The Questaal codes use real harmonics , real versions of the usual (complex) spherical harmonics . The are functions of solid angle on a unit sphere, while the “solid real harmonics” are polynomials in x, y, and z. (1) There is a corresponding set of “solid spherical harmonics” or spherical harmonic polynomials .
Caution: Questaal source codes typically use the symbol Ylm to refer to either or to the , depending on the context. In places they can be rotated to the true spherical harmonics .
The , and are shown for l=0…3 in the order used by the Questaal code:
|index||l||m||polynomial||spherical harmonics||spherical harmonic polynomials|
where . The inverse operation is
The mcx calculator can make these rotation matrices for you. For an example, see here.
Standard definition of spherical harmonics in terms of Legendre polynomials
The [standard definition](2) of is
The and functions are related by [see Jackson (3.51) and (3.53)]
Matrix relations between linear combinations of real and spherical harmonics
Real and spherical harmonics combine states of and differently. For a particular pair, relations (1-6) for can be expressed as a 2×2 matrix as
Note that is unitary.
Rotations between linear combinations of spherical harmonics and real harmonics
Rotations mix only and , so it is sufficient to consider only a pair of functions at a time, though the rotation used below does not make use of that fact.
Express a function in both real spherical harmonics representations and compare:
Eigenfunctions have the form Eq. (10a). Thus Eq. (10) gives the transformation of an eigenvector between real and spherical harmonics.
For definiteness, consider a matrix connecting functions at two points, e.g. a structure matrix expanding a function around another site,
(,) are in real harmonics; (,) are in spherical harmonics.
Consider the segment of a vector of coefficients relating linear combinations of and in real harmonics:
For any point r, and correspond to a particular term in the first expression, Eq. (10a). Each term can be re-expressed in spherical harmonics through the rotation in the first expression, Eq. (10). The same argument applies to and . Thus the preceding relation expressed as coefficients to functions in spherical harmonics is:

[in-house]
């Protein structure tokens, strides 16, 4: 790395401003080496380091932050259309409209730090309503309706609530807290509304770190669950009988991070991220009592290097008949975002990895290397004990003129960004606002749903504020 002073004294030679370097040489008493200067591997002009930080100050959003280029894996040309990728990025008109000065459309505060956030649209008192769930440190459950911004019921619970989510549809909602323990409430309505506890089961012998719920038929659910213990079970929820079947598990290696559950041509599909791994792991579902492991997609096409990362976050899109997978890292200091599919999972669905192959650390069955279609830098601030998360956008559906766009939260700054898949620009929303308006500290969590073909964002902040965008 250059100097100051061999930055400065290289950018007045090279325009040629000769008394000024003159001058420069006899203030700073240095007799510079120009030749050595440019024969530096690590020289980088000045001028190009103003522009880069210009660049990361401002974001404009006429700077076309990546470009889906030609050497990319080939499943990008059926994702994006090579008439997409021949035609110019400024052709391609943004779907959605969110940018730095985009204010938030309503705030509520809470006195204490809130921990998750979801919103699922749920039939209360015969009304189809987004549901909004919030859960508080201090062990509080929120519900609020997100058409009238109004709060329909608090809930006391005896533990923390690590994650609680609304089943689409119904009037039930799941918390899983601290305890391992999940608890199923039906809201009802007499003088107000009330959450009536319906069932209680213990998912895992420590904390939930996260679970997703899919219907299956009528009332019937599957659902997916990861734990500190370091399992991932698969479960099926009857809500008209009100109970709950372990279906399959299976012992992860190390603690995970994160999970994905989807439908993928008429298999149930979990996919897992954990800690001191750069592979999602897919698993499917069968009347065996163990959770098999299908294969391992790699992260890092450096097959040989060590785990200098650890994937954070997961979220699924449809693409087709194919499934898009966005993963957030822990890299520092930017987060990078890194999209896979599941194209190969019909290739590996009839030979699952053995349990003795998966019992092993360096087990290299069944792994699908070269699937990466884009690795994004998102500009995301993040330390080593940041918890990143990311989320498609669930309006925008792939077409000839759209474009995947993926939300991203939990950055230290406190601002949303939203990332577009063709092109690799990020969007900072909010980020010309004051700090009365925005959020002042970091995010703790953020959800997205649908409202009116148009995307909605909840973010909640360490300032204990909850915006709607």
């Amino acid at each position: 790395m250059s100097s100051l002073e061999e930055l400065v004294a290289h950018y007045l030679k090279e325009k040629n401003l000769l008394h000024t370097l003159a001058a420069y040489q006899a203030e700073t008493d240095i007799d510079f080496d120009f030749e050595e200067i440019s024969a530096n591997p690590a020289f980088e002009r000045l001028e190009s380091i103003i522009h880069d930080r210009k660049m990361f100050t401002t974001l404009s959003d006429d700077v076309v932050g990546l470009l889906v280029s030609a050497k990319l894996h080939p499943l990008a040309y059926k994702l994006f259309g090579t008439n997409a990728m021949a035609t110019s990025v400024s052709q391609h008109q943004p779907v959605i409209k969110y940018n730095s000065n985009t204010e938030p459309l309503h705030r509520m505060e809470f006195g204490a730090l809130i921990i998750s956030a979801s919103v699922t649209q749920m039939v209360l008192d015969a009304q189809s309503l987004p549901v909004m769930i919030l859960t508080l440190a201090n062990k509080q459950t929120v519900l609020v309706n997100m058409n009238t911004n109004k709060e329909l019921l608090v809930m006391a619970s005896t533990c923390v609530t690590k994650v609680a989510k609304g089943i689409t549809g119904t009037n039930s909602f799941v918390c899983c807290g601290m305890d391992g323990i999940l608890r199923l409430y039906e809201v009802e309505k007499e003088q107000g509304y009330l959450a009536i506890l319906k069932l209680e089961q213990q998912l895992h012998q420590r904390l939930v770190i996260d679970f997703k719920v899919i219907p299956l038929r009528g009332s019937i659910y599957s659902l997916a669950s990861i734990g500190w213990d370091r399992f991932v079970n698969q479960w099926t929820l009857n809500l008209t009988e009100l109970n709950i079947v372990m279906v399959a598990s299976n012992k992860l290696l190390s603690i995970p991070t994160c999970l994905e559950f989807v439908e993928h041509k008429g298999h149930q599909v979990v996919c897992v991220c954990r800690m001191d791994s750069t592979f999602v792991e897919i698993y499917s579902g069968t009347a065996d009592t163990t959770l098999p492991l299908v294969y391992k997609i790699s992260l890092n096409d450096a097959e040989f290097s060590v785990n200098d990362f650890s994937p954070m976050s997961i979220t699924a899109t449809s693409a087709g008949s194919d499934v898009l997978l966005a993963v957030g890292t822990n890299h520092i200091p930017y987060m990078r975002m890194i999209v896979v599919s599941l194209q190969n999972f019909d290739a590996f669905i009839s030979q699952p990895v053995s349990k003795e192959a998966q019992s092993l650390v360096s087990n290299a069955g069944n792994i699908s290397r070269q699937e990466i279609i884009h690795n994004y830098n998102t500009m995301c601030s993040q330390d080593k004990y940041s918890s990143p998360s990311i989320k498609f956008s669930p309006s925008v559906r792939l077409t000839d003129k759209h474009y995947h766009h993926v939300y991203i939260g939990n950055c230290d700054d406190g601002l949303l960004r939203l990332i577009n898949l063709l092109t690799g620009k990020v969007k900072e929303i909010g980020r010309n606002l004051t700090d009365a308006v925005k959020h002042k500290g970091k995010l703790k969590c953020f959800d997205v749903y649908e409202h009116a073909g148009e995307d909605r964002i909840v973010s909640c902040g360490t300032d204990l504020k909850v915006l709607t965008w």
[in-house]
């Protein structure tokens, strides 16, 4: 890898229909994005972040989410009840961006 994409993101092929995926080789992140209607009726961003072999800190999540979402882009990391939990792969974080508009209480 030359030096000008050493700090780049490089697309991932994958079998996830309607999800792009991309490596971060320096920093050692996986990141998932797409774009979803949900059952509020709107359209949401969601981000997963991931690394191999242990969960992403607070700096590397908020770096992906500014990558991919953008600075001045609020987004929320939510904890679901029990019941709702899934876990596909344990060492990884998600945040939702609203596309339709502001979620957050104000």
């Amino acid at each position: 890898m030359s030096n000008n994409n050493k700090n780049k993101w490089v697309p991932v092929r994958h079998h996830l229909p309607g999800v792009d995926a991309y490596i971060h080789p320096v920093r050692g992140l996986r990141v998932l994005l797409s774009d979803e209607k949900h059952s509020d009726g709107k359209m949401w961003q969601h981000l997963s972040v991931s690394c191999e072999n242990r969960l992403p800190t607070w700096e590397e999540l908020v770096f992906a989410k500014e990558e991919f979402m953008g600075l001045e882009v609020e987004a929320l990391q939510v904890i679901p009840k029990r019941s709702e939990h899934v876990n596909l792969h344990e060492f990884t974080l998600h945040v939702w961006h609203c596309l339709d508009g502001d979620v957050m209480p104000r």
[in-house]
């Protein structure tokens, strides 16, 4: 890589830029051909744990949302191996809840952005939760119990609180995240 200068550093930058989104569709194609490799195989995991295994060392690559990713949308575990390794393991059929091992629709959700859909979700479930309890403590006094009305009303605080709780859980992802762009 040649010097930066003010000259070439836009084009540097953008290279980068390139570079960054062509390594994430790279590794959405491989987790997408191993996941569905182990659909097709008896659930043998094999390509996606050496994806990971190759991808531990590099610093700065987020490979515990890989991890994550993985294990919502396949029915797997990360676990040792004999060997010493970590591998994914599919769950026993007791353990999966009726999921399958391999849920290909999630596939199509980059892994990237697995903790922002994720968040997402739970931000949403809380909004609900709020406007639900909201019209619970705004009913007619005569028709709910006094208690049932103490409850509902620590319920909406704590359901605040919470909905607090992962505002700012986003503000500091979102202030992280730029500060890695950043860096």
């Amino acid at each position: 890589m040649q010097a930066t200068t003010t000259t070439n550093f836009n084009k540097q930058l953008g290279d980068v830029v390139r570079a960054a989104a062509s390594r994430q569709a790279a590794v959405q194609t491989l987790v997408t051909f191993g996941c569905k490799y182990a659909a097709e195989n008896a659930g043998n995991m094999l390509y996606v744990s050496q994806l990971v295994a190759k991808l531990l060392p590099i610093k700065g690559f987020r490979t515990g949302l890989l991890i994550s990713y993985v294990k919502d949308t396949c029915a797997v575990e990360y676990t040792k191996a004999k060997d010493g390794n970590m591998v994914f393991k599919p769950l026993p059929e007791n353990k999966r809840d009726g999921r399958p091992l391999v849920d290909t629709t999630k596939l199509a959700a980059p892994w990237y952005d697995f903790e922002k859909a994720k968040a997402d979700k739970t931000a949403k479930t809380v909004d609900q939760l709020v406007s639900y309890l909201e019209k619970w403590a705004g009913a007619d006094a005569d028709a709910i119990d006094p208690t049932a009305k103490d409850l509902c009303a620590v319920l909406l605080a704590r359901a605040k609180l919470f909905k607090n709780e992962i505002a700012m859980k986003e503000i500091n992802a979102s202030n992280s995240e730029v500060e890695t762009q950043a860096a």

This establishes that
Gradients of Spherical harmonics
This section addresses the evaluation of the gradient operator acting on a function .
Spherical components of a vector
It is convenient to define the “spherical components” of a vector as (See Edmonds Sec 5.1)
The two components and () are related by , i.e. for odd :
The spherical components are convenient because the “solid spherical harmonics” are polynomials in the spherical components of .
This is shown explicitly in the table above. In particular, .
Products of the can be expanded in linear combinations of them, using Clebsch Gordan or Gaunt coefficients or Wigner 3-j symbols, e.g.
Spherical components of Gradients of Spherical Harmonics
Since , the gradient can be written as and its action on some can be evaluated as an “operator product” in terms of these expansion coefficients.
The gradient operator expressed in spherical harmonic components is then
can be written in spherical coordinates as
Expressing in spherical coordinates, and making use of properties of the Legendre polynomials, it is straightforward to show that
which establishes that
so that there are two nonzero matrix elements, of .
The general matrix elements are (Edmonds, Section 5.7)
Looking up Wigner 3-j symbols, explicit forms of the matrix elements can be obtained:
Gradients in terms of Vector Spherical Harmonics
Gradients are sometimes expressed as in terms of “vector spherical harmonics” , a special case of “tensorial spherical harmonics” which refer to products of two spherical harmonics.
As two special cases, and , note that the first or second term vanishes and the gradient becomes
Note that the gradient can be written
Rotations of functions of the gradient operator
We consider a pair linear combinations of spherical harmonics derived from the operator acting on a single function. For clarity we switch to Greek indices when referring to Cartesian coordinates and Roman indices when referring to spherical harmonics. Using Eqs. (13) and (10)
(1) Jackson, Electrodynamics.
(2) A.R.Edmonds, Angular Momentum in quantum Mechanics, Princeton University Press, 1960.
(3) M.E.Rose, Elementary Theory of angular Momentum, John Wiley & Sons, 1957.
(1) For example,
(2) Definitions (7) and (8) of spherical harmonics are the same as in Jackson. Jackson’s definition differs from that of Edmonds and Rose, by a phase factor . This phase is sometimes referred to as the “Condon–Shortley phase.” Wikipedia follows Jackson’s convention for . Some authors, e.g. Abramowitz and Stegun omit the Condon–Shortley phase.
Wikipedia also refers to Jackson’s definition as the “standard definition,” and refers to the definition which omits the Condon–Shortley phase in both the and the as a “quantum mechanics” defnition of spherical harmonics, since some texts in quantum mechanics (e.g. Messiah) use that convention. Since the phase is omitted in both places, “standard” and “quantum mechanics” definitions are identical for the , but differ by the Condon–Shortley phase for the .
This is apparently also the definition K. Haule uses in his CTQMC code. However, his code may scale some by .